MOSCOW (Reuters) -Russian President Vladimir Putin called on Wednesday for an 8.6% rise in public pensions this year, slightly above the inflation rate, increasing state social spending by another $2.3 billion as consumer price inflation hovers near six-year highs.
Ahead of parliamentary elections last year Putin ordered one-off social payments and public sector salary hikes worth at least 500 billion roubles ($7 billion), which analysts said may further fuel inflation.
Inflation in Russia accelerated to 8.4% last year, preliminary data showed, nearly its highest level since early 2016 and double the central bank’s target of 4%, leading the regulator to tighten monetary policy.
Rising consumer prices are hitting living standards, while Putin has for years promised to boost real disposable incomes. Last year, he called for pre-emptive measures to stop inflation from spiralling.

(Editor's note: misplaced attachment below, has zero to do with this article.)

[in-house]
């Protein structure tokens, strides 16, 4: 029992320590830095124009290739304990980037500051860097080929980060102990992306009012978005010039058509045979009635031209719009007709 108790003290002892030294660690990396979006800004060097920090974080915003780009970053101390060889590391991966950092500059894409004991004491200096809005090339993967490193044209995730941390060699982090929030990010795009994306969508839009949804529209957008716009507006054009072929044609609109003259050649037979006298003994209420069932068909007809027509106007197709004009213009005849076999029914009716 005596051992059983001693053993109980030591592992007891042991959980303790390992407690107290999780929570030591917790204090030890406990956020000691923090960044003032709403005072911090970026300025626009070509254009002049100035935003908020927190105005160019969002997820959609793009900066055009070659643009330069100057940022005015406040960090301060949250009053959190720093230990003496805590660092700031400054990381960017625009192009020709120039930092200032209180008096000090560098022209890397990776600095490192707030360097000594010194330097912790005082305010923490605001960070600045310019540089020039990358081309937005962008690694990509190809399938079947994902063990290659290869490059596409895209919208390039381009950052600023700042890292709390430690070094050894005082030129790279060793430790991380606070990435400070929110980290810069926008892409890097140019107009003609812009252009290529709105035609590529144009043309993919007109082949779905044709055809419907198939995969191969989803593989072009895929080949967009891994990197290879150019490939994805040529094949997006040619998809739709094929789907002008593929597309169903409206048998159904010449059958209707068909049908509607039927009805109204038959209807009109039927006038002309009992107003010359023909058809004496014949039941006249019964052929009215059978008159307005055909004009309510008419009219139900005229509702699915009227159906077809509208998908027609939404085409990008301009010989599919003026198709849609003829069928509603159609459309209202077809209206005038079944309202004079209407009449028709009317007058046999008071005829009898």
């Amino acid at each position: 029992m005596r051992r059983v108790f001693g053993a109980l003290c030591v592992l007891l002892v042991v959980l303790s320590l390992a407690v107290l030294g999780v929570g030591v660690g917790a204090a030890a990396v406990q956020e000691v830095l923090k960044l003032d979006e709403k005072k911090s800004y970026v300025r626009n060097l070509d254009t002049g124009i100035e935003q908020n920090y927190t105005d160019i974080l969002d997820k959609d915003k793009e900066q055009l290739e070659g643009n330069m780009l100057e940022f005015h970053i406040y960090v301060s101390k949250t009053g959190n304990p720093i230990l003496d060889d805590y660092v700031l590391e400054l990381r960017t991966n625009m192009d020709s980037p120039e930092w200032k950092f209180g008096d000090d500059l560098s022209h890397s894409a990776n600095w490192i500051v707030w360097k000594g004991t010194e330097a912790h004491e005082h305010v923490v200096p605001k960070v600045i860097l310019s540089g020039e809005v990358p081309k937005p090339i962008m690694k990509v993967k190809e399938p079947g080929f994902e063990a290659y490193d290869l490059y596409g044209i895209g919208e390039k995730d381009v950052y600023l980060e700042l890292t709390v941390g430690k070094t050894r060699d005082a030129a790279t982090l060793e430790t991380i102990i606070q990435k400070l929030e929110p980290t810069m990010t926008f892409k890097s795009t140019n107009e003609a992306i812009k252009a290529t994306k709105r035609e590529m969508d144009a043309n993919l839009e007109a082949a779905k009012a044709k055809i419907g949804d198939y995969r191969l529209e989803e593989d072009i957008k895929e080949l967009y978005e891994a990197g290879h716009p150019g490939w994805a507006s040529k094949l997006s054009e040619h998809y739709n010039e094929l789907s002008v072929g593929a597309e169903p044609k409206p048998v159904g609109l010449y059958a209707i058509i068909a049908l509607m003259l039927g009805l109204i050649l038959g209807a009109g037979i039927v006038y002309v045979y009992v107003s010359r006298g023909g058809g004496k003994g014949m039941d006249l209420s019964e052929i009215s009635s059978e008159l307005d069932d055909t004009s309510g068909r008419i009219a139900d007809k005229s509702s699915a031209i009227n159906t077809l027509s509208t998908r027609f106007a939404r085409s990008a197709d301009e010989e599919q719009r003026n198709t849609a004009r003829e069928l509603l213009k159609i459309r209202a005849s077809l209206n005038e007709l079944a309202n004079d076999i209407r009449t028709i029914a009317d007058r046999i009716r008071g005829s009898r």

On Wednesday, he said pensions in Russia should be hiked by 8.6%, slightly above the preliminary inflation reading for last year and higher than the initially planned 5.9% increase.
“Previously taken decisions will not cover for people’s expenses resulting from accelerated inflation last year,” Putin told a government meeting. “So I propose… to increase pensions by slightly more than inflation.”
As a result, pension payouts would rise by 1,400 roubles on average, TASS news agency said, to nearly 19,000 roubles per month. The move would cost the state budget an additional 172.7 billion roubles ($2.3 billion), the finance ministry said.
The central bank expects inflation to slow to 4%-4.5% by the end of this year. It raised its benchmark interest rate to 8.5% from 4.25% over the course of last year and has said more than one rate hike is still possible in coming months.
(Reporting by Katya Golubkova; additional reporting by Darya Korsunskaya; Editing by Hugh Lawson)